George Bravo has been living with post-traumatic stress disorder for 20 years.
“It's kind of humiliating, I just felt like I didn't have control," Bravo said. “It’s a horrible secret to keep.”
Sharing his story Thursday at Mar Vista Elementary School in Aptos wouldn’t have been possible without Bravo’s service dog, Macy, and the local nonprofit Operation Freedom Paws.
"She starts acting like a clown, she starts making me laugh," he said about Macy. His PTSD stems from his stint in Somalia as a Marine in 1992.
"The kids that were there were the age of 5 and they're walking around with AK-47s and it was the same age as my son at the time," he said.
"And just knowing we had to ambush them and take their weapons away, and knowing that you could get shot any time by a little kid."
Because Bravo and is fellow Marines were battling plain-clothes enemies, danger was around every corner. That uncertainty stuck with Bravo when he came back to the United States. His flashbacks were triggered by loud noises and he’d have to “hit the deck” in anticipation of an attack.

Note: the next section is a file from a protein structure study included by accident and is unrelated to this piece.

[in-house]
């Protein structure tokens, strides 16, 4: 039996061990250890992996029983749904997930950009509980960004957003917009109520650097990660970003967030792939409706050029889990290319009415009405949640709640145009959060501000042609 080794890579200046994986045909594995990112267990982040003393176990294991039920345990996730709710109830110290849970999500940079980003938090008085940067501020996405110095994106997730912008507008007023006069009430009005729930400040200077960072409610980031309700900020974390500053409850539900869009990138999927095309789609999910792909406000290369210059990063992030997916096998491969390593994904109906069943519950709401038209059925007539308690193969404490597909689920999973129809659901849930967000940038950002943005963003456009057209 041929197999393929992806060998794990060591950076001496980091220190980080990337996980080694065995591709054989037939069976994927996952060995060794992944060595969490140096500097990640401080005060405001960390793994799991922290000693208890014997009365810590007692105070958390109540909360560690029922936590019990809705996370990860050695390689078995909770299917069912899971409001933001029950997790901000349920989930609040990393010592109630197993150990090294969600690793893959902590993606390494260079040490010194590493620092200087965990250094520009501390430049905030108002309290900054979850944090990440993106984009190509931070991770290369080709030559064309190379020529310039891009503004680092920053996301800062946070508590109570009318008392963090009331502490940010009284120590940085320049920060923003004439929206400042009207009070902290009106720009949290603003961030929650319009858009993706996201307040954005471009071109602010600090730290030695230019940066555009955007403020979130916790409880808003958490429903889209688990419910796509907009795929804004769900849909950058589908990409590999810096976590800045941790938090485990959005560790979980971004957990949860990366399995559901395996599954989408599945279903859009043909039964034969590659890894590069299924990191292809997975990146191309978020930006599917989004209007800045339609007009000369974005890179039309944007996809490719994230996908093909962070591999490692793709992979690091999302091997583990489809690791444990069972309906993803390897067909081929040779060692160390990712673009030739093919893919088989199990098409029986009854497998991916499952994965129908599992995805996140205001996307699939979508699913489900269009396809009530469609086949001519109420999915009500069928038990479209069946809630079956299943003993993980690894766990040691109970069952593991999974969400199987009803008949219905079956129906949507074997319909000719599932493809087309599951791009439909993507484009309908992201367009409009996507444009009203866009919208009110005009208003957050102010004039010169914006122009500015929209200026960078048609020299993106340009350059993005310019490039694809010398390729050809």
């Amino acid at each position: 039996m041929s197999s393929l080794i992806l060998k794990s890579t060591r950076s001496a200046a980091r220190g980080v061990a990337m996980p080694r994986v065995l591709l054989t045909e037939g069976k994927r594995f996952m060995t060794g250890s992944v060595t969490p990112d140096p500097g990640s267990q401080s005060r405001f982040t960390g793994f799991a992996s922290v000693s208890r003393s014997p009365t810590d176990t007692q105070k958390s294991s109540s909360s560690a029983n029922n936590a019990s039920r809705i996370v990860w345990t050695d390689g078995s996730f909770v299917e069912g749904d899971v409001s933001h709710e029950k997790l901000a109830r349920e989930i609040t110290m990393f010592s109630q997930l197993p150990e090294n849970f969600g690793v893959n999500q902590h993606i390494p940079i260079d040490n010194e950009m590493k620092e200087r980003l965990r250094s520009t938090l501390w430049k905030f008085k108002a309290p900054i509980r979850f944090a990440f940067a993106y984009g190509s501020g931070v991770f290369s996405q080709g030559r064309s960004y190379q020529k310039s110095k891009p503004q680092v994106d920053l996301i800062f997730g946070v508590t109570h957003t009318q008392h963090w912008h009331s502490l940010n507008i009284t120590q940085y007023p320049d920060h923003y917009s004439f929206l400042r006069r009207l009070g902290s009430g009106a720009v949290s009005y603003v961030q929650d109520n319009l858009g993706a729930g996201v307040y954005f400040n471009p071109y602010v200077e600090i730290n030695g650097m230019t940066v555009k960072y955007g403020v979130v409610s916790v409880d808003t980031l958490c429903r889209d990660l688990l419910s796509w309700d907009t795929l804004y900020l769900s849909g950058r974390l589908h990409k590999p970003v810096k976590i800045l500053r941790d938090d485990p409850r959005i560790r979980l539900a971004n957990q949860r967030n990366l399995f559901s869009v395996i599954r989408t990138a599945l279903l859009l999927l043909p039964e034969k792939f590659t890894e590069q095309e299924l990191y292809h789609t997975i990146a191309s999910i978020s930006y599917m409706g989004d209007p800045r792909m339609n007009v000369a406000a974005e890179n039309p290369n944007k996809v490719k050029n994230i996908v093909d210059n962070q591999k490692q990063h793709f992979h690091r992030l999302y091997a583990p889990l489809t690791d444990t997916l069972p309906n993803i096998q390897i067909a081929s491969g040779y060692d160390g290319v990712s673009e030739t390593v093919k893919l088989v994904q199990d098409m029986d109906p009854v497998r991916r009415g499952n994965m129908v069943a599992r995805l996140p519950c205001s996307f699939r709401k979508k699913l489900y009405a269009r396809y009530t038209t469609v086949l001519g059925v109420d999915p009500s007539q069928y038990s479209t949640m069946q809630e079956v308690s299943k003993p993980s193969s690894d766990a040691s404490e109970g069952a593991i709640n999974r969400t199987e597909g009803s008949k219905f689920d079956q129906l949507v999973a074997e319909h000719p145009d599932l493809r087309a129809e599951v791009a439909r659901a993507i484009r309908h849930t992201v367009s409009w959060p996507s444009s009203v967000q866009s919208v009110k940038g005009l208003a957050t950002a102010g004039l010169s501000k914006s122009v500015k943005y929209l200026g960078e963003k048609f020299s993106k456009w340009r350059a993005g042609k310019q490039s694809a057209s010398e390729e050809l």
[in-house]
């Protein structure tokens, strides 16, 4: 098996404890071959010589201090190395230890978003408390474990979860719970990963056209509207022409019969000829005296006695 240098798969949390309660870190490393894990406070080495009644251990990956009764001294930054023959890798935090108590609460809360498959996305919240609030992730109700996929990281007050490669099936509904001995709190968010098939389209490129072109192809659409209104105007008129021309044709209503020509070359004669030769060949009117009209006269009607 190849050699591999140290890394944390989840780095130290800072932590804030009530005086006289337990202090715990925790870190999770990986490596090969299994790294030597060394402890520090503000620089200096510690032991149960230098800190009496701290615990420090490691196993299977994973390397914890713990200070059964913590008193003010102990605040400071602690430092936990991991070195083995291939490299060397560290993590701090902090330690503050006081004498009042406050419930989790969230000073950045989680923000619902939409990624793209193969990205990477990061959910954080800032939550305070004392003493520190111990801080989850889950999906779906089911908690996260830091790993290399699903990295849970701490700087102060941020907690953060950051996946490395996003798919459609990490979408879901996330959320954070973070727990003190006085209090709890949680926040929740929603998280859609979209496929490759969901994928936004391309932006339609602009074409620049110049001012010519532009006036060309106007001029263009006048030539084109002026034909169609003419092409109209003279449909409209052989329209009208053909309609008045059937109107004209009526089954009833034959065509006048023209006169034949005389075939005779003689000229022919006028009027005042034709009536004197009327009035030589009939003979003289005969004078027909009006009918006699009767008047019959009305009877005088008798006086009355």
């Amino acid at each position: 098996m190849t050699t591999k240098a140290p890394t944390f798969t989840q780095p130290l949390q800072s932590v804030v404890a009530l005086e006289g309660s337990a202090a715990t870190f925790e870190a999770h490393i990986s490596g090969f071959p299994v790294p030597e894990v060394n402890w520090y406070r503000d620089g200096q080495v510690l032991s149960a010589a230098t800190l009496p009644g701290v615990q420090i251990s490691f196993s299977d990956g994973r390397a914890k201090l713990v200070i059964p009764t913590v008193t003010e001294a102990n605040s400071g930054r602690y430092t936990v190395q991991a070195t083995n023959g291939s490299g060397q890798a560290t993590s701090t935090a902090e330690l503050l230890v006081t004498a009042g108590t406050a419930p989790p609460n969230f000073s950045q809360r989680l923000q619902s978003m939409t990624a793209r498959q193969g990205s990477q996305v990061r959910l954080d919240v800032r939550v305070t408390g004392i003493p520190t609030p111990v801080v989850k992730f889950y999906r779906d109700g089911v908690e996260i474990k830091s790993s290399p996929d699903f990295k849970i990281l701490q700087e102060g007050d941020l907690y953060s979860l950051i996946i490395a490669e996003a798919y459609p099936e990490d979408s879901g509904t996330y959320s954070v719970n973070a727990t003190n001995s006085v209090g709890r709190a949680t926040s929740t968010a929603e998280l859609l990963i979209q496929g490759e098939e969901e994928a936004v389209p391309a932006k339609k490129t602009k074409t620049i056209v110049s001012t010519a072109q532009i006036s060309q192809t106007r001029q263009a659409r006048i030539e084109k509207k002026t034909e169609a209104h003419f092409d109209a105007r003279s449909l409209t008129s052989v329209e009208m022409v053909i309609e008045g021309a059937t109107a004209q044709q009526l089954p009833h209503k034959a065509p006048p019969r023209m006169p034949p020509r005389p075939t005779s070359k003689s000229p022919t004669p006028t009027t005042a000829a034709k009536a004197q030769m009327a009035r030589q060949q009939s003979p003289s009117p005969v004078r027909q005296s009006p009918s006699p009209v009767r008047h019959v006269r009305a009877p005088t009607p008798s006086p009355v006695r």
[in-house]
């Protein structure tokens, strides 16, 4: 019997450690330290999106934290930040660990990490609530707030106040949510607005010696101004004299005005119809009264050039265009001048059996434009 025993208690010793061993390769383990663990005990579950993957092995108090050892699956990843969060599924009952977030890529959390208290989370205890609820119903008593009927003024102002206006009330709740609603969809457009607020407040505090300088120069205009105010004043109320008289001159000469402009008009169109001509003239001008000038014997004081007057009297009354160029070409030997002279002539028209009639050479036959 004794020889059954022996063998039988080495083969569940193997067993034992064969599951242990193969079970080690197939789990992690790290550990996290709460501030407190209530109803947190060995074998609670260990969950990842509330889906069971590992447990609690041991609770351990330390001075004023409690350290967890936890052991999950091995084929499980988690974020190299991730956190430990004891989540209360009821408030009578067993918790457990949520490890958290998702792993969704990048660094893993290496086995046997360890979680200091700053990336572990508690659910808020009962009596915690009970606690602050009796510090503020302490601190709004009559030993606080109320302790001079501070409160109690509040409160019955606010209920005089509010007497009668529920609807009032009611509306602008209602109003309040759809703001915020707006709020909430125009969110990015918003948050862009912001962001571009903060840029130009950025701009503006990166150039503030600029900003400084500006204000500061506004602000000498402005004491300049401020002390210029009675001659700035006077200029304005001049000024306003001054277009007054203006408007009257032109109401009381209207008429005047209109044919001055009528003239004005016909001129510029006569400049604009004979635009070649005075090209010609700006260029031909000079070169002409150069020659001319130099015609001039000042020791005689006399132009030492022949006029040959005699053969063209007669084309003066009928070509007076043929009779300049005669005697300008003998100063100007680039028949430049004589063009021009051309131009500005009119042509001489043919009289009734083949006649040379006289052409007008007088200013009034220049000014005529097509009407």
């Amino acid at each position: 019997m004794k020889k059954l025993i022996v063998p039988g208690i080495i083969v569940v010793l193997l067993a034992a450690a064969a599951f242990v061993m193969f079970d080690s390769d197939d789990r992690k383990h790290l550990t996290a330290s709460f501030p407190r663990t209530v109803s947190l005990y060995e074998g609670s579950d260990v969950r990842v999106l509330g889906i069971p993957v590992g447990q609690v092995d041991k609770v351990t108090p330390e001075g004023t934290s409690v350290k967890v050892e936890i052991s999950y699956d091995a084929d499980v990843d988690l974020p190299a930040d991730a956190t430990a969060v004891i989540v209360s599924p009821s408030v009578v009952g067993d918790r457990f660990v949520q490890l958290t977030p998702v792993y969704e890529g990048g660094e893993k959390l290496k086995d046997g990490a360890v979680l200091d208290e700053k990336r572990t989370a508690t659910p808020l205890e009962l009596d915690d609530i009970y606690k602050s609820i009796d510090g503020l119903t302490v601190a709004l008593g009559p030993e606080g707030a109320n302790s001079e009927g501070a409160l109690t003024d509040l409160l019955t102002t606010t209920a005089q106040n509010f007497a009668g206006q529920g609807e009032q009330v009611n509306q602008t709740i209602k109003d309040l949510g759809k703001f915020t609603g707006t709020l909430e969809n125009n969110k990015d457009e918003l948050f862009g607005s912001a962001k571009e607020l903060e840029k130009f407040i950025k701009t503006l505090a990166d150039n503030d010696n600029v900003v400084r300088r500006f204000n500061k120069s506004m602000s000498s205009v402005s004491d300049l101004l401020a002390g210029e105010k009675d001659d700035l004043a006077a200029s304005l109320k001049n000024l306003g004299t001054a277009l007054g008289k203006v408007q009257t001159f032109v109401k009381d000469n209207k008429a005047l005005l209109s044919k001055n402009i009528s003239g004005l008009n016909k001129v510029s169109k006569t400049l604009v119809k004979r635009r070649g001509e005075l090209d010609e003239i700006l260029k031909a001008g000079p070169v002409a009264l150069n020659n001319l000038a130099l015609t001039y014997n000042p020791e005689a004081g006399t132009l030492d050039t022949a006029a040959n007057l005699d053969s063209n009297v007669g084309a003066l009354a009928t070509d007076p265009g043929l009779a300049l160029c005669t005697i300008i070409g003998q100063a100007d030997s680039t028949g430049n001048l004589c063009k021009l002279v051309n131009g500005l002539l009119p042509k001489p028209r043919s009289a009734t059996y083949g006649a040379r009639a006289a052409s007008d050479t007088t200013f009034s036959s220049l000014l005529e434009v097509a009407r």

"Looking around corners, looking for exits, planning my way out," he said.
Operation Freedom Paws, based in Gilroy, trains dogs for a year to work with either physically or mentally wounded veterans. The dogs log more than 300 hours, learning their owners’ tendencies.
During the presentation at Mar Vista Elementary, Macy sensed Bravo was getting nervous on stage so she jumped up to bring the attention back on her.
"My service dog's job is to bring me back to the present," Bravo said.
So while Macy can’t cure Bravo’s PTSD, she can help curb it and allow him to live a normal life.?
CLICK HERE to view Operation Freedom Paws' website.